Your News Feature 'Sucking it up' (Nature 458, 1094–1097; 2009) reports on the issue of the capture of carbon dioxide from air. This is timely, as in February this year, President Obama and the Canadian Prime Minister, Stephen Harper, agreed to work together on carbon capture and sequestration as part of an effort to build a North American environmental and energy accord. US and Canadian government funding for 'carbon capture and storage' (CCS) projects has ballooned during the past six months, and in May the US energy secretary, Steven Chu, announced CCS funding of $2.4 billion, which specified for the first time “CO2 capture from the atmosphere”.
Conventional CCS has been used successfully since 1996, but it has many critics. It has been blocked in global climate negotiations and is likely to be a contentious issue at meetings of COP15 — the conference of the United Nations Framework Convention on Climate Change, to be held in Copenhagen in December this year — which will decide on the future of the Kyoto Protocol after 2012.
Opposition to CCS, and support for the attendant 'cleaner coal' approach, is motivated by incentives to continue using fossil fuels, rather than making the transition to renewable sources of energy, and by the effort needed to retrofit and clean up existing fossil-fuel plants, which are responsible for more than 40% of global emissions. In new power plants, conventional CCS can at best neutralize carbon emissions.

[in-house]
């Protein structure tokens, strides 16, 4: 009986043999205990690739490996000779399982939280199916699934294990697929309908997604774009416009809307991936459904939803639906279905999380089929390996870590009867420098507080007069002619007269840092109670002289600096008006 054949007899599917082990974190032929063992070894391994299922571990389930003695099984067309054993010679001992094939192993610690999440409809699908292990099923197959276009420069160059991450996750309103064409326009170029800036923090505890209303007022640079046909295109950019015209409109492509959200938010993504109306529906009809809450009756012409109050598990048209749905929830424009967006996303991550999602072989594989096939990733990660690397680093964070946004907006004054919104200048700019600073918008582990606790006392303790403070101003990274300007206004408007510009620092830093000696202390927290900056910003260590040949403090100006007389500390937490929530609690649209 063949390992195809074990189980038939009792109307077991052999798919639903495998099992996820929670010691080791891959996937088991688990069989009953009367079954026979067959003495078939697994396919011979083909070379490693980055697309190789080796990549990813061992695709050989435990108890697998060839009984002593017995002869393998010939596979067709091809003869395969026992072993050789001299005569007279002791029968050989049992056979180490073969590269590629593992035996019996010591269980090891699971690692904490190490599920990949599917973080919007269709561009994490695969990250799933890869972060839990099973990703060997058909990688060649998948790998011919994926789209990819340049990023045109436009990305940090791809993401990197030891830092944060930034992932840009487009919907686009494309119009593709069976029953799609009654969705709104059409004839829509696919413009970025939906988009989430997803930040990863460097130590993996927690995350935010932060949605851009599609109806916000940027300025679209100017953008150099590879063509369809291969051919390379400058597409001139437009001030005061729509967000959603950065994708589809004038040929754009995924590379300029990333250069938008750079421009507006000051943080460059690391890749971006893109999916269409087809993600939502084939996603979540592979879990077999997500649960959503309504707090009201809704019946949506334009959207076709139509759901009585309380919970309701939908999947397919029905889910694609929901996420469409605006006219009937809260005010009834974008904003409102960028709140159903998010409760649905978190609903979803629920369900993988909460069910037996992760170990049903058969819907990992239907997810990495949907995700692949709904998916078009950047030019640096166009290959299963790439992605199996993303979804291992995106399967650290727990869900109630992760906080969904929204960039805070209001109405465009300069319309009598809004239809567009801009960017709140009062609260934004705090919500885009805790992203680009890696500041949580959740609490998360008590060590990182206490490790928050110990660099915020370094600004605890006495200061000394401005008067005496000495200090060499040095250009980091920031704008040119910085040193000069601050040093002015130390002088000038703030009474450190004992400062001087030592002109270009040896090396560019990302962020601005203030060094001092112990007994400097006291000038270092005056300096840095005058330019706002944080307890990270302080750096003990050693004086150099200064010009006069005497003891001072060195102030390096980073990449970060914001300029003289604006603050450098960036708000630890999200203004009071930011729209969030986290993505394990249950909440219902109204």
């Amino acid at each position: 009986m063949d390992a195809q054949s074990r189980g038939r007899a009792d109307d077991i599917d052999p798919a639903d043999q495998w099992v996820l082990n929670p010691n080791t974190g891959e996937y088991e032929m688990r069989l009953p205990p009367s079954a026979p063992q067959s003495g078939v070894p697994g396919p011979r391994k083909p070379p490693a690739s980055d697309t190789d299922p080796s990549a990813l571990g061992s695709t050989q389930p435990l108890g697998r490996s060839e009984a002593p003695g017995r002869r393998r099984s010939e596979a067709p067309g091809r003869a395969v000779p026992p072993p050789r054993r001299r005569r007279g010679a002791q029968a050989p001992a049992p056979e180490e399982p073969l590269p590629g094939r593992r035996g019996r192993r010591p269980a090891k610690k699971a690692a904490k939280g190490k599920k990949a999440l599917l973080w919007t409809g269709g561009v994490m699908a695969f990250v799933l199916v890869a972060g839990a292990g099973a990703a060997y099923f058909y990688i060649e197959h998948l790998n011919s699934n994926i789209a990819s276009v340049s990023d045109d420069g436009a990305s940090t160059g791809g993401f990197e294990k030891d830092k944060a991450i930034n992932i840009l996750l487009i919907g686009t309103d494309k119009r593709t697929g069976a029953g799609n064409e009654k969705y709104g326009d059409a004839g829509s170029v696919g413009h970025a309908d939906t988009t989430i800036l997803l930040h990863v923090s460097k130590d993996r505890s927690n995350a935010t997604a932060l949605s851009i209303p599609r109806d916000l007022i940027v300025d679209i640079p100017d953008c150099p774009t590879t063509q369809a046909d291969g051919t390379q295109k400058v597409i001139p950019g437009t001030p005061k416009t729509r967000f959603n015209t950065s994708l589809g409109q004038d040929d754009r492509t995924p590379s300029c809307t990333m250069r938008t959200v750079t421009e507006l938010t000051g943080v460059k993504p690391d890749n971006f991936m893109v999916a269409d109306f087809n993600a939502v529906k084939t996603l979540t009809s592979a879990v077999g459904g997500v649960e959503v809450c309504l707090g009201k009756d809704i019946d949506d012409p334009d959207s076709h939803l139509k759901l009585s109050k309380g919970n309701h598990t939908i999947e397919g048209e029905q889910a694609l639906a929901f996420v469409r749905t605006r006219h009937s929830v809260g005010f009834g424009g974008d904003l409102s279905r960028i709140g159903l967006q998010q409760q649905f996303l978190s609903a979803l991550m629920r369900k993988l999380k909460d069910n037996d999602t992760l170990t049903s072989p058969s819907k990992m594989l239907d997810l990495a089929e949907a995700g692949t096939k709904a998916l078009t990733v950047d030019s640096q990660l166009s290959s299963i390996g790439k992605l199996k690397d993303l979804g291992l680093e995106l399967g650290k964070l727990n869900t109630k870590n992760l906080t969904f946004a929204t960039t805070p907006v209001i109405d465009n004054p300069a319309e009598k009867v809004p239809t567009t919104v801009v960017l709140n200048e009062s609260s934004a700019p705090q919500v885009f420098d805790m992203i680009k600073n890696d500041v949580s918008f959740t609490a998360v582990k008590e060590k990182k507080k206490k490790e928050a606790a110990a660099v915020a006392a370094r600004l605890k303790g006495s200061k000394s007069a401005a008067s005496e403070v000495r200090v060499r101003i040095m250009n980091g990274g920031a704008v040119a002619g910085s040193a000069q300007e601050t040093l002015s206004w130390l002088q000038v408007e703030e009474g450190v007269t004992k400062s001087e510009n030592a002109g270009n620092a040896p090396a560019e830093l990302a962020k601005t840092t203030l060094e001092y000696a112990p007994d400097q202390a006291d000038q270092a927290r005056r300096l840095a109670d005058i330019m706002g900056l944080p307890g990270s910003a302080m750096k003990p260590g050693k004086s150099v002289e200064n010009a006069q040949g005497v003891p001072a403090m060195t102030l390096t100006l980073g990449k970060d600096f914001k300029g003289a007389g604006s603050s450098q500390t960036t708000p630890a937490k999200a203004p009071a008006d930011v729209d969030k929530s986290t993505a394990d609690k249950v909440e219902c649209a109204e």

Air capture could satisfy these critics, as well as potentially strengthening the president's proposal. The technology is under evaluation by the American Physical Society and is rapidly gaining support in the business community. It will encourage nations to cooperate at global negotiations, including China and developing countries, because the ubiquity of air means that this technology can be used by everyone; small emitters such as Latin America and Africa will be able to decrease their atmospheric carbon beyond what they actually emit. When driven by renewable energy, air capture will help the transition to renewable energy. Incorporating air capture into the Clean Development Mechanism of the Kyoto Protocol would be a big step forwards.
Two footnotes to your News Feature are in order. First, G.C. is co-inventor and co-owner of the air-capture company Global Thermostat's technology. Second, P.E.'s mention of how much it might cost on a global scale to reduce CO2 is only an estimate — specific costs for the company's technology are awaiting data from the commercial demonstration plant that is to be built in the near future.